Indianapolis union local steps up to aid the homeless
Union members in Indianapolis distribute aid to the homeless | Jake Watkins/PW

INDIANAPOLIS, In. – On “Community Day,” Sept. 25 at the Bakery, Confectionary, Tobacco Workers, and Grain Millers International Union (BCTGM), Local 372A offices, clothing, and shoes were given away, donations accepted to purchase hygiene products, and food was cooked and distributed to those who needed it. “I believe that everyone will, at some point in their life, require help. Today was about providing some,” said Richie Griffin, President of Local 372A and founder of Gods Riches Treasures (GRT), co-sponsors of the event. GRT, a mutual-aid organization, helps Indianapolis’ unhoused communities.

Griffin told People’s World that one of the goals was to strengthen the union and community relationship. “We hope the community sees that unions are here and unions and our members can help all the people in the community. We can make a positive difference.”

Workers at Local 372A have seen a struggling unhoused community facing additional challenges since the beginning of the pandemic. “Many of the unhoused were left in a state of uncertainty,” Griffin noted. “The unhoused that would get the change from the people coming off the highways, for example, can no longer do so because there was little to no traffic.”

Homelessness in Indianapolis is on the rise. Despite a city goal to end homelessness by 2023, in 2021 there were 1,928 individuals counted in the Marion County Point-in time(PIT) count, the highest number in the past 10 years. The PIT count reports the number of people experiencing homelessness on a single night, and it was conducted on a cold night in January.

In 2022, the number of people experiencing homelessness went down. The annual PIT count showed a 9% decrease in homelessness, but it means 1,761 people remain unhoused in Indianapolis on any given night.

“We’re happy to see that it’s trending back down after one of the highest point in time counts we’ve had in recent history in 2021 during COVID,” Haring-Cozzi told WRTV Indianapolis. Haring-Cozzi is the executive director of the Coalition for Homelessness Intervention and Prevention (CHIP). While a decrease in PIT count was reported, simultaneously there was a 27% increase in homelessness for families with young children. In addition, nearly 200 more people, or 9% more, are still unhoused than in 2020, before the start of the pandemic.

“Homelessness among families is rising and will continue to rise if left unmitigated,” Jason Jones, a social worker whose clients include the formerly incarcerated, told People’s World. Jones blamed the worsening of family homelessness on the combined effect of rising housing costs, stagnant wages, and the loss of the expanded Child Tax Credit that many relied on after the passing of the American Rescue Plans Act.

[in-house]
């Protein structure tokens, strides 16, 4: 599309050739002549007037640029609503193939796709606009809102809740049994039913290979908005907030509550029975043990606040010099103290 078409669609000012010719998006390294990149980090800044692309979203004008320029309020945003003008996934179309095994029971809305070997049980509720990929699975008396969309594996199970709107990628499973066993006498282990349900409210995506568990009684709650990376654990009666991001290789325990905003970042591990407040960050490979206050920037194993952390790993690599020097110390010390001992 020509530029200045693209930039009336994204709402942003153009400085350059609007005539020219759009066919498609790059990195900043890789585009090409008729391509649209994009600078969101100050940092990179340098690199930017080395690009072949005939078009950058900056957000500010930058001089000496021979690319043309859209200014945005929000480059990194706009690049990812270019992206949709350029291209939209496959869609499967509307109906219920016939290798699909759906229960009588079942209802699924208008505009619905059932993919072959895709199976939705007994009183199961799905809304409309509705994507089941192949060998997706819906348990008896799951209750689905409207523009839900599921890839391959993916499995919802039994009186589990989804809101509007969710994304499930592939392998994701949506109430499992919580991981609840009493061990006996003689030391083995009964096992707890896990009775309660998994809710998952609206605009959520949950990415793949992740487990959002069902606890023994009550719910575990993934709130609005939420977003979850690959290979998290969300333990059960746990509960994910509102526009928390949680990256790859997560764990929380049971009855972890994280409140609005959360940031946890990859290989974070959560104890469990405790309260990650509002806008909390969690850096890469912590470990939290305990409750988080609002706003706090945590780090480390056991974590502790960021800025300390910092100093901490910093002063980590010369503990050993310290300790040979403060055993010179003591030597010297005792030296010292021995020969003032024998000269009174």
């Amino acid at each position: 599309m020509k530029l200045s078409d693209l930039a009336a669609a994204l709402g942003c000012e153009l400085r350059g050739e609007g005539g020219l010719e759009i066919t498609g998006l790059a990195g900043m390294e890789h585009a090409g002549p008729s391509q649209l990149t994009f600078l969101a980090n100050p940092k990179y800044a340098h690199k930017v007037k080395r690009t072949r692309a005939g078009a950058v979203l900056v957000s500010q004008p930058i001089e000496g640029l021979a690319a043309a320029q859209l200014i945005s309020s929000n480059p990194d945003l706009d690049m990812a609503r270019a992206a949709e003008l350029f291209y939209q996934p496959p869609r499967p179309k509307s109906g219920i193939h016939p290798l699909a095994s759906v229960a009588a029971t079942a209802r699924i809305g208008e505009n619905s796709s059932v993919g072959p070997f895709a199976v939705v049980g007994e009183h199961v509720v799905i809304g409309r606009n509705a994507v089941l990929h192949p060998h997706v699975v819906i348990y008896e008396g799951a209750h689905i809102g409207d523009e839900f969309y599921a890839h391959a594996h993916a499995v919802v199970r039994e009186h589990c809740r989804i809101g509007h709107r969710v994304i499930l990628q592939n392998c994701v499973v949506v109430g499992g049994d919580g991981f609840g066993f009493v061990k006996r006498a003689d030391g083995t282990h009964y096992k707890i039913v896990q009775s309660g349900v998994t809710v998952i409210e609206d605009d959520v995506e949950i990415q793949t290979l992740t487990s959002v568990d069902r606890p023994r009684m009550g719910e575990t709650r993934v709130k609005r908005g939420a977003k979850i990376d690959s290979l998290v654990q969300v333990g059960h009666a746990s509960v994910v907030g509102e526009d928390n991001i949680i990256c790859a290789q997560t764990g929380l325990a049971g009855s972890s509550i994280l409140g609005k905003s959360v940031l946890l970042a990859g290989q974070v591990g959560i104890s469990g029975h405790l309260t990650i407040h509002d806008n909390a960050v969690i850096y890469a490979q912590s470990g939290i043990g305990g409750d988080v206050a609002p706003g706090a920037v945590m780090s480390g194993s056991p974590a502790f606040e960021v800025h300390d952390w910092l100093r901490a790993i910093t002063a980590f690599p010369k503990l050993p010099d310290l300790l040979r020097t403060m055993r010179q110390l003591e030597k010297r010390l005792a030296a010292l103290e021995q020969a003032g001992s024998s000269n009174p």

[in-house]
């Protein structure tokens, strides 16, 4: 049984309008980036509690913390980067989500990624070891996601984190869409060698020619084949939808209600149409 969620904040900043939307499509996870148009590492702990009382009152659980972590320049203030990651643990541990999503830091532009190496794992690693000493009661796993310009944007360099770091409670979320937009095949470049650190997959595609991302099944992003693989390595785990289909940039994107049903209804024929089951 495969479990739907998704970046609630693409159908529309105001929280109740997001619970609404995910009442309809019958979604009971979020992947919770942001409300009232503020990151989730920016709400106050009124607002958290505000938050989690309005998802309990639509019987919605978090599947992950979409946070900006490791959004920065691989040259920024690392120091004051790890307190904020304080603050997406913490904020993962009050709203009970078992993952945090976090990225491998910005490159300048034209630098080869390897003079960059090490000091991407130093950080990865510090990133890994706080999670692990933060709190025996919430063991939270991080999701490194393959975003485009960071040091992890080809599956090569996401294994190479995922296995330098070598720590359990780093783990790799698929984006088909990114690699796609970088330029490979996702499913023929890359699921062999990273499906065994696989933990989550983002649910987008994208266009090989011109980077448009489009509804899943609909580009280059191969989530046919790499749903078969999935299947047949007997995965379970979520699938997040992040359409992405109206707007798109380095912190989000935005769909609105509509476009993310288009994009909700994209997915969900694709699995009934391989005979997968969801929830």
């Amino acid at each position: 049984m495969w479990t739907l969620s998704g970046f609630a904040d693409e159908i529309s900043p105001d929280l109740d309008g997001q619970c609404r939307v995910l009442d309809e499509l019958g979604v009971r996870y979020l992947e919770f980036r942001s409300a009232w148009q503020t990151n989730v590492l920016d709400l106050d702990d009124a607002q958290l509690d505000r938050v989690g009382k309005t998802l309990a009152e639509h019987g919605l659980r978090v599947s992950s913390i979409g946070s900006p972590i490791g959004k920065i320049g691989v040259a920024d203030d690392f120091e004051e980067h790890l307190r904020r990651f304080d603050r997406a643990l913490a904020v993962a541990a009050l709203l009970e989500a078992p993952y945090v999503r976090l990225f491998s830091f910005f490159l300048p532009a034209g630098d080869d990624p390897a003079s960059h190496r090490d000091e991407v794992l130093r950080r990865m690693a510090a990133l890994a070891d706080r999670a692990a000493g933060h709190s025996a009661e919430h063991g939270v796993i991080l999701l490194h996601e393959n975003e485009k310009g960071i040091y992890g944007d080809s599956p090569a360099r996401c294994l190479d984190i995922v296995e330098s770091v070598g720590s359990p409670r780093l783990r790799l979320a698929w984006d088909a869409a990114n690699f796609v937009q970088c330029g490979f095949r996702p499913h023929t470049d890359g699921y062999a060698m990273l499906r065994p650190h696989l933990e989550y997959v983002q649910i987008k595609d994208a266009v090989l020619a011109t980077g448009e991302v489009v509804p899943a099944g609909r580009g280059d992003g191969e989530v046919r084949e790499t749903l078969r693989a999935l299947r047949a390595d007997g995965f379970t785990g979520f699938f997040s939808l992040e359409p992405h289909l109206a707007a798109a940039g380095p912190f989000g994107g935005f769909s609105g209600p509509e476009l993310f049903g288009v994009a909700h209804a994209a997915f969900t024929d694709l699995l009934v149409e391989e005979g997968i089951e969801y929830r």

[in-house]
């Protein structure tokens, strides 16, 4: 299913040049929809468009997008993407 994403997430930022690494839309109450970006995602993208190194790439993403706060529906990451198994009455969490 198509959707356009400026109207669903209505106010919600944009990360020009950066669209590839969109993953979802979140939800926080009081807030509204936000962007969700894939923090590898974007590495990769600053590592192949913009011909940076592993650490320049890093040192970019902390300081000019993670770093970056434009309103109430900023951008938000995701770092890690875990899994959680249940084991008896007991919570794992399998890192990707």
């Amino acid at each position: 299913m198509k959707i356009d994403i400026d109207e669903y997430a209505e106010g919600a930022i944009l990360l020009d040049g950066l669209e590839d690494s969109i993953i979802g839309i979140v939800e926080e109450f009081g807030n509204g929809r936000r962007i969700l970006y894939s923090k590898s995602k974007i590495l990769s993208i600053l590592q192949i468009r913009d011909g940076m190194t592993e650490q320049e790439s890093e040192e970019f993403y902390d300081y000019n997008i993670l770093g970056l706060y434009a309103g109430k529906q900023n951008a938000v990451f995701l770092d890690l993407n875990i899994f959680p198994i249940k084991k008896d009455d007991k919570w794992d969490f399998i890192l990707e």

Although homelessness among youth and families is on the rise, the Indianapolis City-County Council is moving in the direction of criminalizing rather than battling homelessness. It has responded with Proposal 256, aiming to criminalize the distribution of aid in many locations.

The City-County Council claims this legislation is about safety, but Griffin believes it aligns with business wants rather than with providing safe spaces for distribution. “So while I do understand that businesses do not want the unhoused to be camped out in front of their business because of their clientele, no child dreams of living on the street.” Rather than investing in policing mutual-aid distribution, Richie asks, “why can’t we build something for these individuals to help them to get off the streets?”

According to The National Alliance to End Homelessness, the leading causes of homelessness are lack of affordable housing, lack of adequate income, impact of racial disparities, and health problems. “Health problems can cause a person’s homelessness. Furthermore, health problems, such as addiction, can compound by increasing the numbers of the unhoused,” said Griffin who added that there should be investment in clinics and treatment.

Eric Brooks, Chair of Communist Party of Indiana, CPUSA, said, “Solutions to homelessness lie in strengthening democracy across Indiana… People must not be criminalized for not having money. Together, we can struggle to build communities that put people before profits, including meeting the housing, education, food, water, health, and safety needs of unhoused people.”

Brooks added that the health needs of women, “including pregnancy and abortion services,” and of the LGBTQ community, including trans people, must be met.”

Griffin agreed, adding that the methods used to fight for worker’s rights are what we should use to fight for the unhoused. “Labor unions were built upon helping the working-class to have equal rights, and equal pay…. If organized labor, mutual-aids, churches, and other members of our community will unite in their call, then people will be forced to listen.”

Those interested in joining the struggle against Prop 256, and in the fight for the rights of the unhoused, can contact: info@indianacpusa.org.


CONTRIBUTOR

Jake Watkins
Jake Watkins

Jacob Watkins is vice president of BCTGM local 372A in Indiana and an activist with the Young Communist League and CPUSA in the state.

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